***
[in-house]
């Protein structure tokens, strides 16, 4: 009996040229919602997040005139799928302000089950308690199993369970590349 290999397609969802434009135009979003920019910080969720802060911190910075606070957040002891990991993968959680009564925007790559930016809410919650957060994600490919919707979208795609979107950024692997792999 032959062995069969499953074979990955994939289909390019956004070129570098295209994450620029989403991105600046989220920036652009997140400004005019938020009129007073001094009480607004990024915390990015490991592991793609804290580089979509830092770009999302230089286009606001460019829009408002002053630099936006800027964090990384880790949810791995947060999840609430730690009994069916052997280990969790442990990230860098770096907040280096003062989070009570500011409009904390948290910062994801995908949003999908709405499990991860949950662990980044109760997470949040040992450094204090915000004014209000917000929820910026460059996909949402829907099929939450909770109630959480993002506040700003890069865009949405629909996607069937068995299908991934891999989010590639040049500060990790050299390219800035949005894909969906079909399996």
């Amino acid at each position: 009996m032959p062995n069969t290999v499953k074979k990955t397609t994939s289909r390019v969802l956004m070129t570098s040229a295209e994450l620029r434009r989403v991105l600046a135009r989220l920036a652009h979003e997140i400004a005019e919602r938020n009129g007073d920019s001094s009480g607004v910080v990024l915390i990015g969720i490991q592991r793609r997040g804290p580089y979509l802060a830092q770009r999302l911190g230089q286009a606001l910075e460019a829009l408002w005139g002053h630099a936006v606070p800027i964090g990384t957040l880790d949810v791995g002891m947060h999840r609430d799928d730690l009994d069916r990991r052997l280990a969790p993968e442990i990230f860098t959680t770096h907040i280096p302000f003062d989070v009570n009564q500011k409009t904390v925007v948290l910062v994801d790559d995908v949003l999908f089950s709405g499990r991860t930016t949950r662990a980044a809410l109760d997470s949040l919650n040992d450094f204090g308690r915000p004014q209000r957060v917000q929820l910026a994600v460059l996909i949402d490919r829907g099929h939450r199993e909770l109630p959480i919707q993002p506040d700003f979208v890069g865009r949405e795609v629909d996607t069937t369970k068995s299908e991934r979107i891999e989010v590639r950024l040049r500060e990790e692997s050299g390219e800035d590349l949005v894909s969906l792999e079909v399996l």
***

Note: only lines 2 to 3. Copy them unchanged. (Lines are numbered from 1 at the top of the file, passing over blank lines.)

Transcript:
């Protein structure tokens, strides 16, 4: 009996040229919602997040005139799928302000089950308690199993369970590349 290999397609969802434009135009979003920019910080969720802060911190910075606070957040002891990991993968959680009564925007790559930016809410919650957060994600490919919707979208795609979107950024692997792999 032959062995069969499953074979990955994939289909390019956004070129570098295209994450620029989403991105600046989220920036652009997140400004005019938020009129007073001094009480607004990024915390990015490991592991793609804290580089979509830092770009999302230089286009606001460019829009408002002053630099936006800027964090990384880790949810791995947060999840609430730690009994069916052997280990969790442990990230860098770096907040280096003062989070009570500011409009904390948290910062994801995908949003999908709405499990991860949950662990980044109760997470949040040992450094204090915000004014209000917000929820910026460059996909949402829907099929939450909770109630959480993002506040700003890069865009949405629909996607069937068995299908991934891999989010590639040049500060990790050299390219800035949005894909969906079909399996």
């Amino acid at each position: 009996m032959p062995n069969t290999v499953k074979k990955t397609t994939s289909r390019v969802l956004m070129t570098s040229a295209e994450l620029r434009r989403v991105l600046a135009r989220l920036a652009h979003e997140i400004a005019e919602r938020n009129g007073d920019s001094s009480g607004v910080v990024l915390i990015g969720i490991q592991r793609r997040g804290p580089y979509l802060a830092q770009r999302l911190g230089q286009a606001l910075e460019a829009l408002w005139g002053h630099a936006v606070p800027i964090g990384t957040l880790d949810v791995g002891m947060h999840r609430d799928d730690l009994d069916r990991r052997l280990a969790p993968e442990i990230f860098t959680t770096h907040i280096p302000f003062d989070v009570n009564q500011k409009t904390v925007v948290l910062v994801d790559d995908v949003l999908f089950s709405g499990r991860t930016t949950r662990a980044a809410l109760d997470s949040l919650n040992d450094f204090g308690r915000p004014q209000r957060v917000q929820l910026a994600v460059l996909i949402d490919r829907g099929h939450r199993e909770l109630p959480i919707q993002p506040d700003f979208v890069g865009r949405e795609v629909d996607t069937t369970k068995s299908e991934r979107i891999e989010v590639r950024l040049r500060e990790e692997s050299g390219e800035d590349l949005v894909s969906l792999e079909v399996l």